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Adam Machanic

Adam Machanic, Boston-based SQL Server developer, shares his experiences with programming, monitoring, and performance tuning SQL Server. And the occasional battle with the query optimizer.

The Node Knows (A Month of Activity Monitoring, Part 20 of 30)

This post is part 20 of a 30-part series about the Who is Active stored procedure. A new post will run each day during the month of April, 2011. After April all of these posts will be edited and combined into a single document to become the basis of the Who is Active documentation.


Query plans are packed with information about what’s going to happen, or what has happened. But they’re markedly quiet about what is happening.

This is probably best illustrated with an example. Consider: you’re sitting there at your desk one morning, enjoying a nice hot cup of coffee, when the phone rings. It’s Steve, the harried middle manager who sits on the 2nd floor. “Help!” Steve shouts into the phone, making you flinch and immediately move the headset away from your ear. “My report has been running for 10 minutes! I have a meeting in three minutes! Is it going to finish?”

You calmly open Management Studio, fire up Who is Active, and glance at the various columns. No blocking. No extreme waits. Nothing too interesting in the plan. Just a big query chugging along.

At this point there’s really not much you can do. But there is one hint that might help give you some more insight. Who is Active collects, along with CXPACKET waits, a node identifier. These are displayed along with the wait when @get_task_info = 2 is used. This can help you figure out approximately what your plan is up to right now.

Too see this in action, first create a blocking situation so that we have something to look at:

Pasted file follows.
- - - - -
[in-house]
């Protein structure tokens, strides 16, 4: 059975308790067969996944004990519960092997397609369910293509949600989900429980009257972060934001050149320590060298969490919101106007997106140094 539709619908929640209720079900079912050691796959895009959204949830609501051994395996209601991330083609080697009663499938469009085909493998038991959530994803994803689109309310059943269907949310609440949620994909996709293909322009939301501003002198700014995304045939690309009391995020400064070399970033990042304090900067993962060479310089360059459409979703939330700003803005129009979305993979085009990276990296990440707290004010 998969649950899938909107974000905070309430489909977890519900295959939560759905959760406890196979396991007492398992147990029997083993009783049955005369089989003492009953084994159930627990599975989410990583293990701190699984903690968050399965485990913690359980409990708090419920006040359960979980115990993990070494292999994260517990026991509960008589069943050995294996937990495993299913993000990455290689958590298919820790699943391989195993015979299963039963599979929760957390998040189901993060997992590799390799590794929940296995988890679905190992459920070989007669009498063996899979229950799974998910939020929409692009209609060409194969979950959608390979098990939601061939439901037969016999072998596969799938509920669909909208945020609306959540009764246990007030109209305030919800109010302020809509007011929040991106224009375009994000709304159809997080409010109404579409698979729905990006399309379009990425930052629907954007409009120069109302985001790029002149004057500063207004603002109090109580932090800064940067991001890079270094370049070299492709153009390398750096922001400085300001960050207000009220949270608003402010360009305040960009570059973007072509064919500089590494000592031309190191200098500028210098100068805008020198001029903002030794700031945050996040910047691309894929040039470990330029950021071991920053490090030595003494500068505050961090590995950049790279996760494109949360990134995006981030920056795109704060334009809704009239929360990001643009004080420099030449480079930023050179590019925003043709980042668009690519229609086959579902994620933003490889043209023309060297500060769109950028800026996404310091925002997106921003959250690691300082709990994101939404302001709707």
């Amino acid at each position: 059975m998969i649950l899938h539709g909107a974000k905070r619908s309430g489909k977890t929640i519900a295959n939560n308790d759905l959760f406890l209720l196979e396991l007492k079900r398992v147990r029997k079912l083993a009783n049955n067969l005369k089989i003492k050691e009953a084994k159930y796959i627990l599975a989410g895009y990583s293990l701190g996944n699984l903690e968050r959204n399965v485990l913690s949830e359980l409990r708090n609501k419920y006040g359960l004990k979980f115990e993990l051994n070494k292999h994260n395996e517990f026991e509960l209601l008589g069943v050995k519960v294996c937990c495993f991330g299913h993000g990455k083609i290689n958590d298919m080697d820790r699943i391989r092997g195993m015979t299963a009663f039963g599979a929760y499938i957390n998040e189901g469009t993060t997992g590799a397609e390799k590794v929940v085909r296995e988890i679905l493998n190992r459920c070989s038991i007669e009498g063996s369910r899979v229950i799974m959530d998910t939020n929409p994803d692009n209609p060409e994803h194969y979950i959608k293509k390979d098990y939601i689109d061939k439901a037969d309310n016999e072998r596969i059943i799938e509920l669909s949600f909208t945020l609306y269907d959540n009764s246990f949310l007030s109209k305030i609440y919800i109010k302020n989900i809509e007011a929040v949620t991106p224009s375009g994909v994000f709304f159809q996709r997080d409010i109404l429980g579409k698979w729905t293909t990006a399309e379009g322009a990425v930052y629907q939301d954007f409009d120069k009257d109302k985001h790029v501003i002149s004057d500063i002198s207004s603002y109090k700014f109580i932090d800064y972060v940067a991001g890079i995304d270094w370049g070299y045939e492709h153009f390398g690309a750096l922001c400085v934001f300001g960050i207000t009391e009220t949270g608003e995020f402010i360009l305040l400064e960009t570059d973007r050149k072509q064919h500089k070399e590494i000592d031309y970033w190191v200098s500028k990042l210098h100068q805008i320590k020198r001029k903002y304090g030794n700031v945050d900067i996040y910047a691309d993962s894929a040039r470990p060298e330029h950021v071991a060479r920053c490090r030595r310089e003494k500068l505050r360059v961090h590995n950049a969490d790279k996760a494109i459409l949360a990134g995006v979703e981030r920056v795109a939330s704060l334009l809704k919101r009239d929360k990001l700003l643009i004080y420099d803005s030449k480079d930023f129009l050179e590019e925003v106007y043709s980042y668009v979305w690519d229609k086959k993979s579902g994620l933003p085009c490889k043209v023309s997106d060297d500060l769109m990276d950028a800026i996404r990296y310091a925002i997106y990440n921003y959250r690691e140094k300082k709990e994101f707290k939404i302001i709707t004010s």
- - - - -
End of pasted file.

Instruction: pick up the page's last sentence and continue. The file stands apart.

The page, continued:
USE AdventureWorks
GO

BEGIN TRAN
GO

UPDATE TOP(10) Sales.SalesOrderDetail
SET
    OrderQty += 7
GO

Next, in a new window, fire up the following query:

USE AdventureWorks
GO

SELECT
    *
FROM
(
    SELECT
        sh.*,
        sd.ProductId,
        ROW_NUMBER() OVER
        (
            PARTITION BY sd.SalesOrderDetailId
            ORDER BY sd.ProductId
        ) AS r
    FROM
    (
        SELECT TOP(1000)
            *
        FROM Sales.SalesOrderDetail
        ORDER BY
            SalesOrderDetailId DESC
    ) AS sd
    INNER JOIN Sales.SalesOrderHeader AS sh ON
        sh.SalesOrderId = sd.SalesOrderId
) AS s
WHERE
    s.r = 1
GO

Assuming that you have a multicore machine, the plan for this query will have a few different parallel sections. Which is what we need for CXPACKET waits. Let’s see what Who is Active has to say about the situation:

EXEC sp_WhoIsActive
    @get_task_info = 2,
    @get_plans = 1

F20_01_CXPACKETs

The query has 10 tasks. One of them waiting on a lock; we’ll ignore that one since we’ve created the lock to “pause” things in this case. The other nine are all waiting on CXPACKET waits—but there are two different groups. The first group consists of eight tasks, all waiting on node 17. The second group has only a single task, and it’s waiting on node 0.

So what are these nodes? Bring up the plan, hover over any of the iterators therein, and you’ll see:

F20_02_node_id

Every iterator in the plan has an associated node identifier. These range from 0—for the leftmost node in the plan—on up, as you move to the right. CXPACKET waits are associated with exchange (parallelism) iterators, and the wait information includes the actual node identifier from the plan. By using this information you can begin to understand the flow of data through your larger plans, as task waits move from node to node.

This is certainly not a perfect solution, and chances are very good that you won’t be able to give Steve from the 2nd floor the exact amount of time remaining. But every bit of information helps, and in this case you may be able to come up with a reasonable estimate. Even if he ends up running to the meeting with only half of the report printed.